Portland's Worst Fears Confirmed: Greg Oden Has Microfracture SurgeryThe nightmare scenario involving the ghosts of Bill Walton and Sam Bowie has indeed happened: Greg Oden's exploratory knee surgery revealed further damage that required him to have microfracture surgery. Based on the recovery and rehabilitation time that is typically involved with this procedure, Oden will likely miss the entire 2007-08 season.
The Portland Trail Blazers issued a statement that read, in part:
Greg had an arthroscopy and a micro fracture surgery today," said team physician Dr. Don Roberts, who preformed the surgery. "He was found to have articular cartilage damage in his right knee. The area of injury was not large and we were able to treat it with micro fracture, which stimulates the growth of cartilage. There are things about this that are positive for Greg. First of all he is young. The area where the damage was is small and the rest of his knee looked normal. All those are good signs for a complete recovery from micro fracture surgery.
As I explained in two previous posts about microfracture surgery (which can be found here and here), "the surgeon actually punctures (fractures/breaks) the patient's kneecap, with the idea being that this will stimulate the development of scar tissue that will replace the damaged, non-functioning cartilage." Except for Jason Kidd and Amare Stoudemire, most of the players that I know of who have had this procedure do not perform as well afterwards as they did previously but, as Oden's surgeon suggested, Oden's youth and the relatively small nature of his injury work in his favor; many of the players who did not fare so well after having microfracture surgery were older athletes who had sustained more severe knee injuries and whose knees already had undergone a lot of wear and tear.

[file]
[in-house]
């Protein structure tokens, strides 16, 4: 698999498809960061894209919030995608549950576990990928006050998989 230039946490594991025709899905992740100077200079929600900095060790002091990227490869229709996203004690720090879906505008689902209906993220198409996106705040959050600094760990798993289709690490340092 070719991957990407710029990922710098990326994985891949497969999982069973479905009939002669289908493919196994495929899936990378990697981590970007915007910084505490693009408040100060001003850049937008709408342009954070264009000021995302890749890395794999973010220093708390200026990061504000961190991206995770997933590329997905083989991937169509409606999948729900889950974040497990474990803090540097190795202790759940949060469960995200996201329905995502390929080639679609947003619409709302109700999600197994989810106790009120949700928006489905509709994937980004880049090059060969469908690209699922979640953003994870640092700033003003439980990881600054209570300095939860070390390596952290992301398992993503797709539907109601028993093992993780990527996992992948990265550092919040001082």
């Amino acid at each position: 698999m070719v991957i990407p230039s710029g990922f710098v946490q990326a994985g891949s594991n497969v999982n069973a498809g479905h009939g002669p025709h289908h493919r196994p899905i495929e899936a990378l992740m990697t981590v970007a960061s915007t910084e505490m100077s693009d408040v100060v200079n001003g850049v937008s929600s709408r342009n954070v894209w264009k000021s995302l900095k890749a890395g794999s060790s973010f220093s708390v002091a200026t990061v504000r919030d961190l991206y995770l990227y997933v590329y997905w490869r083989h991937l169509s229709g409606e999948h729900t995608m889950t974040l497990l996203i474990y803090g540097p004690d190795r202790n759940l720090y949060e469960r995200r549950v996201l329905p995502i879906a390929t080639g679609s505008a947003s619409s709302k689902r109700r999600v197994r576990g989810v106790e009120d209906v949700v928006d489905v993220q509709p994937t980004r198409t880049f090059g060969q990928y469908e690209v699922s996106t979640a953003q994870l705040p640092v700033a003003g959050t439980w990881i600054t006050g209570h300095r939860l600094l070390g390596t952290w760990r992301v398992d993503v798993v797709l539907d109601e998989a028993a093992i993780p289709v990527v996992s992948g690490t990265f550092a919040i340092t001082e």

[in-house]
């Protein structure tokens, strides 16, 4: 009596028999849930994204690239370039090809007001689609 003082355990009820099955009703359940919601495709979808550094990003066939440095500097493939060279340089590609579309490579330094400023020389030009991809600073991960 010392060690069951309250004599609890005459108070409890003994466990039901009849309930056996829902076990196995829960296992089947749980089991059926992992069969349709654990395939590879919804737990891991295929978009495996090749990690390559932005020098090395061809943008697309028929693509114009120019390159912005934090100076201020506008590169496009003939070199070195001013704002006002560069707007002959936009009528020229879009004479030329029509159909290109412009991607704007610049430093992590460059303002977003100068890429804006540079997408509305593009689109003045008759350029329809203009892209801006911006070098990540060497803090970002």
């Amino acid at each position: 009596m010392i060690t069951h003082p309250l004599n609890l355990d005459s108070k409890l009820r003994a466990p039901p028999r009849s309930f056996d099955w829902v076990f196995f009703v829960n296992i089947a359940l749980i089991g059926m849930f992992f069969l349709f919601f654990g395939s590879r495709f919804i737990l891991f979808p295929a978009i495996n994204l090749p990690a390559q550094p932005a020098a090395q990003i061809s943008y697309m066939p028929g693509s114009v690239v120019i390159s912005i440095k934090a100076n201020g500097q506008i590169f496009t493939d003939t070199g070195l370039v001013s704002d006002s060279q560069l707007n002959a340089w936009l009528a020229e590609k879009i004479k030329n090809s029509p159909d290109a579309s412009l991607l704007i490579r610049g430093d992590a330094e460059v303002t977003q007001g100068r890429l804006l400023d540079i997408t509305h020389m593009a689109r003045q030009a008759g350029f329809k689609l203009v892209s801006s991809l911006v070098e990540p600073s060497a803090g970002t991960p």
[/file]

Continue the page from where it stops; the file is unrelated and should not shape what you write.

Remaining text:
Still, there is no getting around that this is a devastating blow to Oden and Portland and that Oden has a lot of rehabilitation work ahead of him before he can be a productive NBA player. If Oden is not able to play this season then he will become just the second number one overall pick since 1966 to not play in the NBA in the year that he was selected; in 1987, David Robinson did not join the San Antonio Spurs because he had to fulfill his commitment to the Navy. However, there have been several number one overall picks whose rookie seasons were impacted in some way by injuries, including future All-Stars Bob Lanier, Doug Collins and Bill Walton. Lanier actually did not miss a game during his first season but he was playing hurt and he told me, "In hindsight, what we should have done--if I had had any sense and if there was some sophistication with the powers that be way back then in Detroit--is have me sit out the first half of the season, at least, and just worked on getting my knee right, getting the swelling down, strengthening it up. But rehab wasn’t as sophisticated then and there was so much pressure to get Bob Lanier out there playing--even on one knee--because I was a No. 1 draft choice and because Detroit was a fledgling team. I think, consequently, because of that I had so many problems with my knees over the years because I started out my career that way as opposed to really getting myself together." Hopefully, Oden's microfracture procedure and rehabilitation will be 100% successful and in 2008-09 he will make a return like Stoudemire did in 2006-07.
posted by David Friedman @ 4:32 PM